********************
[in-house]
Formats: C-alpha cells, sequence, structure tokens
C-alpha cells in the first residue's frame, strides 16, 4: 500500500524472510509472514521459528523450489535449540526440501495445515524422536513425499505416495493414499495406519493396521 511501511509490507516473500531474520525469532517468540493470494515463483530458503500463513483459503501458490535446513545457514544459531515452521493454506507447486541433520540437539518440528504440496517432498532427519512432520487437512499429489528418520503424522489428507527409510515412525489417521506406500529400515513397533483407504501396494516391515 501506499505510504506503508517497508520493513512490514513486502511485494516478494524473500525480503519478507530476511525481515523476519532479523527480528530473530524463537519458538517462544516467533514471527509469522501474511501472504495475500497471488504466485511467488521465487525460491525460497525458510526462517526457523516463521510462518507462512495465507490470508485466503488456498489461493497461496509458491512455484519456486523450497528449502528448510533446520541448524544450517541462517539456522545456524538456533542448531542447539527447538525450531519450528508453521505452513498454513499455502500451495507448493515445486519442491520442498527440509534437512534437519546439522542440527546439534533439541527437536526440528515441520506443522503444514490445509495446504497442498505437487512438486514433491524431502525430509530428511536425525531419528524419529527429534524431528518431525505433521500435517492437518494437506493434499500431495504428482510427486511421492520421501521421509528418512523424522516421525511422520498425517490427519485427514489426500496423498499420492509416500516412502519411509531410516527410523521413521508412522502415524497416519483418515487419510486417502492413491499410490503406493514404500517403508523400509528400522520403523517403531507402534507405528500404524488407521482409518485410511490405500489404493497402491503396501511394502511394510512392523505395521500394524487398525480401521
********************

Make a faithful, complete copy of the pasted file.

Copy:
[in-house]
Formats: C-alpha cells, sequence, structure tokens
C-alpha cells in the first residue's frame, strides 16, 4: 500500500524472510509472514521459528523450489535449540526440501495445515524422536513425499505416495493414499495406519493396521 511501511509490507516473500531474520525469532517468540493470494515463483530458503500463513483459503501458490535446513545457514544459531515452521493454506507447486541433520540437539518440528504440496517432498532427519512432520487437512499429489528418520503424522489428507527409510515412525489417521506406500529400515513397533483407504501396494516391515 501506499505510504506503508517497508520493513512490514513486502511485494516478494524473500525480503519478507530476511525481515523476519532479523527480528530473530524463537519458538517462544516467533514471527509469522501474511501472504495475500497471488504466485511467488521465487525460491525460497525458510526462517526457523516463521510462518507462512495465507490470508485466503488456498489461493497461496509458491512455484519456486523450497528449502528448510533446520541448524544450517541462517539456522545456524538456533542448531542447539527447538525450531519450528508453521505452513498454513499455502500451495507448493515445486519442491520442498527440509534437512534437519546439522542440527546439534533439541527437536526440528515441520506443522503444514490445509495446504497442498505437487512438486514433491524431502525430509530428511536425525531419528524419529527429534524431528518431525505433521500435517492437518494437506493434499500431495504428482510427486511421492520421501521421509528418512523424522516421525511422520498425517490427519485427514489426500496423498499420492509416500516412502519411509531410516527410523521413521508412522502415524497416519483418515487419510486417502492413491499410490503406493514404500517403508523400509528400522520403523517403531507402534507405528500404524488407521482409518485410511490405500489404493497402491503396501511394502511394510512392523505395521500394524487398525480401521